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Which is essentially the formula that propelled the 19-year-old rapper Kitty Pryde (Aug. 22, Santos Party House) to internet fame. The video for her breakout single "Okay Cupid" begins with Pryde moaning "Get out of my room!" and features her alternately clicking away on her laptop and roaming suburban Daytona with her teenage friends. The song's charm is in how completely guileless and seemingly uncalculated it is. In truth, Pryde doesn't rap so much as recite her lyrics as if she's reading aloud from her diary, and her lazy, gum-crack delivery is perfectly suited to the filmy electronic production. Pryde has engendered no small amount of anger over what some people see as a limited skill set, but the gleeful, unworried amateurism of her music is precisely what makes it so much fun. On top of which, the majority of her verses are impishly funny: "Catch me at the middle school chatting up skateboarders/ I hoard high school sophomores/ that want whores and listen to hardcore," she yawns in "Justin Bieber," which has less to do with the titular superstar than you might think. Coming from any other source that kind of braggadocio might seem crass, but Pryde's laconic delivery makes her boy toys sound like they're Pokemon—dumb, desexualized and, ultimately, not that important (that verse ends with an indifferent Pryde abandoning them at a punk show). It is youth's giggliness and fickleness and joyfulness perfectly distilled. Piper and Skylar Kaplan, the sisters in Puro Instinct (Aug. 24, Glasslands), master the same mixture of giddiness and detachment, but their canvas is a diamond sea of guitars. AraabMUZIK's (Aug. 20, Central Park Summerstage) relationship to hip-hop is more direct than Pryde's—he fires drum hits like tommy guns on tracks that have been utilized by everyone from Cam'Ron to 50 Cent (his live manipulations of the drum machine are mesmerizing). Brian Jonestown Massacre (Aug. 25, Webster Hall) are known for a more straightforward kind of anarchy; their career has been dotted with a series of raucous mishaps, but their loose-limbed brand of '60s jangle-pop is as intoxicating as ever.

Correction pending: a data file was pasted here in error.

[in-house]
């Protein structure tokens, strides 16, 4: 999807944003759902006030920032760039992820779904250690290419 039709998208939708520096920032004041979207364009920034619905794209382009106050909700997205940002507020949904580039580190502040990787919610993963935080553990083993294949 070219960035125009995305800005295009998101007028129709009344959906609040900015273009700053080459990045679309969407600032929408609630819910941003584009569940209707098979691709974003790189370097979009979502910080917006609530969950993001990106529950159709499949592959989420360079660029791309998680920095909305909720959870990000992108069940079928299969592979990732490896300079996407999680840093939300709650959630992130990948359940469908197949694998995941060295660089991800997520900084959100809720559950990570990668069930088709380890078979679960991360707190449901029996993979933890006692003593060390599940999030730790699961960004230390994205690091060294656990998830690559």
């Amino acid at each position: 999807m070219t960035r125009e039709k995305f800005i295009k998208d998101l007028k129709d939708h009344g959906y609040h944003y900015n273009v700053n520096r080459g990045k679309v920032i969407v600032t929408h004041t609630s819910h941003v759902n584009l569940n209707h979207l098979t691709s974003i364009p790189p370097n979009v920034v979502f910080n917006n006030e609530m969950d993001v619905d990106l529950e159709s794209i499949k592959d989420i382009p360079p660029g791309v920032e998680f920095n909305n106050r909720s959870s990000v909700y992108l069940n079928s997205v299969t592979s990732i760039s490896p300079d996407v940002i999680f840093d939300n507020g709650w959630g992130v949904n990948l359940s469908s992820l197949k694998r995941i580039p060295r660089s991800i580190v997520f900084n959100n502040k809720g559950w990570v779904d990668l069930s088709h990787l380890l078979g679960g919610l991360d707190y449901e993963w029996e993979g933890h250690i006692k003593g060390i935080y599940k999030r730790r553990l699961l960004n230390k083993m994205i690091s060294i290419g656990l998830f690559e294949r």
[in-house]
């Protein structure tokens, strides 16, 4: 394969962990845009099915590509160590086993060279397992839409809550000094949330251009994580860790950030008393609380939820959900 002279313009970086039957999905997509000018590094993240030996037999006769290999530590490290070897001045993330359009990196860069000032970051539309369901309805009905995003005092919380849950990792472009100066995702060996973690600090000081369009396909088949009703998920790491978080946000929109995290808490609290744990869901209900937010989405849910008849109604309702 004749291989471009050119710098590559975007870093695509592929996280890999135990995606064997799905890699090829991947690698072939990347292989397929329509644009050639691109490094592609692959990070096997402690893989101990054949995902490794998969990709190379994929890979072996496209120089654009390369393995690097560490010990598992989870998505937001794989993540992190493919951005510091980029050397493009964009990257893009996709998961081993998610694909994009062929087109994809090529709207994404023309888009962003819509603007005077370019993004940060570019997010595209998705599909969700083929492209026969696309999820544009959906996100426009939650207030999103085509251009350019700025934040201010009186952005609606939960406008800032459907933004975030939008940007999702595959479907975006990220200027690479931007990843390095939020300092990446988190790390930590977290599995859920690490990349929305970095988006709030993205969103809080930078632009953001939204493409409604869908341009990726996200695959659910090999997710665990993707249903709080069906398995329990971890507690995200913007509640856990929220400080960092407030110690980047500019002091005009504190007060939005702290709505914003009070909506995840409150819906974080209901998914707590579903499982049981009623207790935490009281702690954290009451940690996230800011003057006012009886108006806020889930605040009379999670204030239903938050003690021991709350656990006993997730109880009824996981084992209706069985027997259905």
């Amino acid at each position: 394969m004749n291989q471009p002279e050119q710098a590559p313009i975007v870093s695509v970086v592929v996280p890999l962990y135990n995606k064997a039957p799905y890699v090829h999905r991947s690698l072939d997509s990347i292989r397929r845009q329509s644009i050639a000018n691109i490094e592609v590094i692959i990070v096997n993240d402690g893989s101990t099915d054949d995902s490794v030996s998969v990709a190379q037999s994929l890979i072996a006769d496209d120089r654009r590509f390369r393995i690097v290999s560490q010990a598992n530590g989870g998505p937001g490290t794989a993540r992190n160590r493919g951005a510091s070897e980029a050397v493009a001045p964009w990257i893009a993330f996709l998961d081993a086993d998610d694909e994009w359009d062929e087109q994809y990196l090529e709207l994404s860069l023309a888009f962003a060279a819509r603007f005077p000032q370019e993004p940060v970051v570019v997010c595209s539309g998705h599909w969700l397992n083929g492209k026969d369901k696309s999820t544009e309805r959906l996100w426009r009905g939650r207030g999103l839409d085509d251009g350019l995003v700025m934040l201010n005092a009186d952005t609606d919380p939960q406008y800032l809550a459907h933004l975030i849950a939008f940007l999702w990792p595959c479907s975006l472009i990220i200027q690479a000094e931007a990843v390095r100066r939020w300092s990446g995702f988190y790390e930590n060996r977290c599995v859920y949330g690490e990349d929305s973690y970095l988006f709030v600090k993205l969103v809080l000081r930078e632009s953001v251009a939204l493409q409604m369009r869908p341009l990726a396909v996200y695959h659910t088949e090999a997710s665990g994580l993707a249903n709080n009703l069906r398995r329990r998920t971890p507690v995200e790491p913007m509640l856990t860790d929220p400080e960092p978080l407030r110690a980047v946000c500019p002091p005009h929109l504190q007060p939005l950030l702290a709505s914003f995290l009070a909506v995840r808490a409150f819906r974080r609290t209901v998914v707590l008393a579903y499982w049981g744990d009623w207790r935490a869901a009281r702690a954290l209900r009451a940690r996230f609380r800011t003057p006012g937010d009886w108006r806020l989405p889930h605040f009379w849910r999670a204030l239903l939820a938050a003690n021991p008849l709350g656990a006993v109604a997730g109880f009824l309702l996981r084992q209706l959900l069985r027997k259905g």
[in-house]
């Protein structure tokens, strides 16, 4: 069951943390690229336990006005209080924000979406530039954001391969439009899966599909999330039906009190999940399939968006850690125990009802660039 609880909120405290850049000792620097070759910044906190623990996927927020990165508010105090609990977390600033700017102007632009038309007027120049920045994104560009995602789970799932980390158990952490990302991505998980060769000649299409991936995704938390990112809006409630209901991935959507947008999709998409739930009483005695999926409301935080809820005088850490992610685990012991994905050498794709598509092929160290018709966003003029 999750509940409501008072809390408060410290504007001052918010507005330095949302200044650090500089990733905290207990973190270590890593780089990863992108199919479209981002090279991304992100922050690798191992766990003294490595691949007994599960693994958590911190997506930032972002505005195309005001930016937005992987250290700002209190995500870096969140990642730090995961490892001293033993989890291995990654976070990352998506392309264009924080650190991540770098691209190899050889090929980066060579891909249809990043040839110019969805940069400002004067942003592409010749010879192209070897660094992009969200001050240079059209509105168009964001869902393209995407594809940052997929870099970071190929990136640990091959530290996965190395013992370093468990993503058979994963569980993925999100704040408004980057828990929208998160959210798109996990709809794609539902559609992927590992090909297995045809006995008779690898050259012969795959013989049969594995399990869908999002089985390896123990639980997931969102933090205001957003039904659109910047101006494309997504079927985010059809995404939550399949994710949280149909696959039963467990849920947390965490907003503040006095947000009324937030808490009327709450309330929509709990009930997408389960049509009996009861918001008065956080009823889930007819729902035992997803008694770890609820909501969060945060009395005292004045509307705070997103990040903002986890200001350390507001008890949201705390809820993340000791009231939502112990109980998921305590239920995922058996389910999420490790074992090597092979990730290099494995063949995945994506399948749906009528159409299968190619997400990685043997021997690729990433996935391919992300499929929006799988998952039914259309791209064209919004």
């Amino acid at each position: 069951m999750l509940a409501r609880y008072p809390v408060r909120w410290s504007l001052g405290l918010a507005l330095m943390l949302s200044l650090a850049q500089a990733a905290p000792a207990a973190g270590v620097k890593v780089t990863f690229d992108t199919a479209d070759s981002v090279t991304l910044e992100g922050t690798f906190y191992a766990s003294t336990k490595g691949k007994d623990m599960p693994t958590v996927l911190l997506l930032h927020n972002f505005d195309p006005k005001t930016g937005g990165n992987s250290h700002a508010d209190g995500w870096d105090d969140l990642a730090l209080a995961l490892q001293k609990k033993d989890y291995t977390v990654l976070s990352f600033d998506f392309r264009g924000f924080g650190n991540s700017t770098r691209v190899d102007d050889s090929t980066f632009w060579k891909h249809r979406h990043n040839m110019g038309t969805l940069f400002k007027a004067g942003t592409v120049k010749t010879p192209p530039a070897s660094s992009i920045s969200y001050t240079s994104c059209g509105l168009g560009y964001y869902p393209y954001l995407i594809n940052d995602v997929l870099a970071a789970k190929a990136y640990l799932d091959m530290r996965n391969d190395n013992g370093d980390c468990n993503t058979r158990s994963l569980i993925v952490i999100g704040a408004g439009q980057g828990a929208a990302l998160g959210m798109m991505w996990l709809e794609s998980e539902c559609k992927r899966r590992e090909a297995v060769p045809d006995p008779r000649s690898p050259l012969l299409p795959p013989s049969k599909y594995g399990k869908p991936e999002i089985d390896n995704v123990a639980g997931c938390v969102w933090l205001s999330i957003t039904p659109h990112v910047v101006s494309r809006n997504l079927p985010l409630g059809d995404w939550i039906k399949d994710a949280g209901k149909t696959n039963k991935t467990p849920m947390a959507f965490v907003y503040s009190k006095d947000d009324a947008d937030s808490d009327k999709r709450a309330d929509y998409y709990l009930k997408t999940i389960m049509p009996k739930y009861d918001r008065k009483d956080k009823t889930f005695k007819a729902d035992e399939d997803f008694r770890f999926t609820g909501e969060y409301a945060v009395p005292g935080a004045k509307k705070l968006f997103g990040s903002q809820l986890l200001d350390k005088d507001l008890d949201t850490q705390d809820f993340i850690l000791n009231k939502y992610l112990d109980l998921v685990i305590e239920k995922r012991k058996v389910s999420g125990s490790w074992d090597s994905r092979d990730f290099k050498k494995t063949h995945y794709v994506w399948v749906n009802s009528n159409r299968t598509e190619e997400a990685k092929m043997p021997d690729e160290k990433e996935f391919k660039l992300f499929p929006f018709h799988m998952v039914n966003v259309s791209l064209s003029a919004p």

It is perhaps a colossal (and hilarious) understatement to say that Pauline Oliveros (Aug. 21, The Stone) operates at the opposite end of the spectrum from Kitty Pryde. Where the latter skips merrily through a candy-colored A.D.D. wonderland, Oliveros has spent the better part of her career exploring a concept she called Deep Listening. Philosophically, it's at odds with much of the way music is consumed today; where ease of access has yielded a glut of 15-minute-fame pop stars, Oliveros advocated for an immersive, meditative kind of musical absorption. The work she created with the Deep Listening Band was designed with that notion in mind, making for works where ominous drones rose from silence like steam clouds from sewer grates at midnight and rippling patterns of piano and electronics yielded more texture and shape the longer they went on. For this performance, Oliveros will be donning her accordion and teaming with the avant-garde percussionist Susie Ibarra, whose own work also manages a mix of tranquility and mystery. The combination of the two is likely to yield the kind of music that completely absorbs, even as it's raising gooseflesh. Glenn Branca (Aug. 24, Public Assembly) has also worked with the kind of eerie, sustained tones Oliveros composes, but he's just as comfortable writing works of fierce, stabbing guitar that betray a clear post-punk influence. The metal band Krallice (Aug. 25, St. Vitus) parks at an intersection between the two, largely because founding member Mick Barr's playing style bears some clear neo-classical influences—shrouded, though they are, in piles of distortion. Pianist Ethan Iverson (Aug. 21, Village Vanguard) and trumpeter Christian Scott (Aug. 24-25, Blue Note) also split time between multiple genres. Iverson plays piano for the Bad Plus, a jazz band with a fondness for Radiohead covers, and Scott regularly fuses hip-hop and post-rock to his exuberant jazz compositions.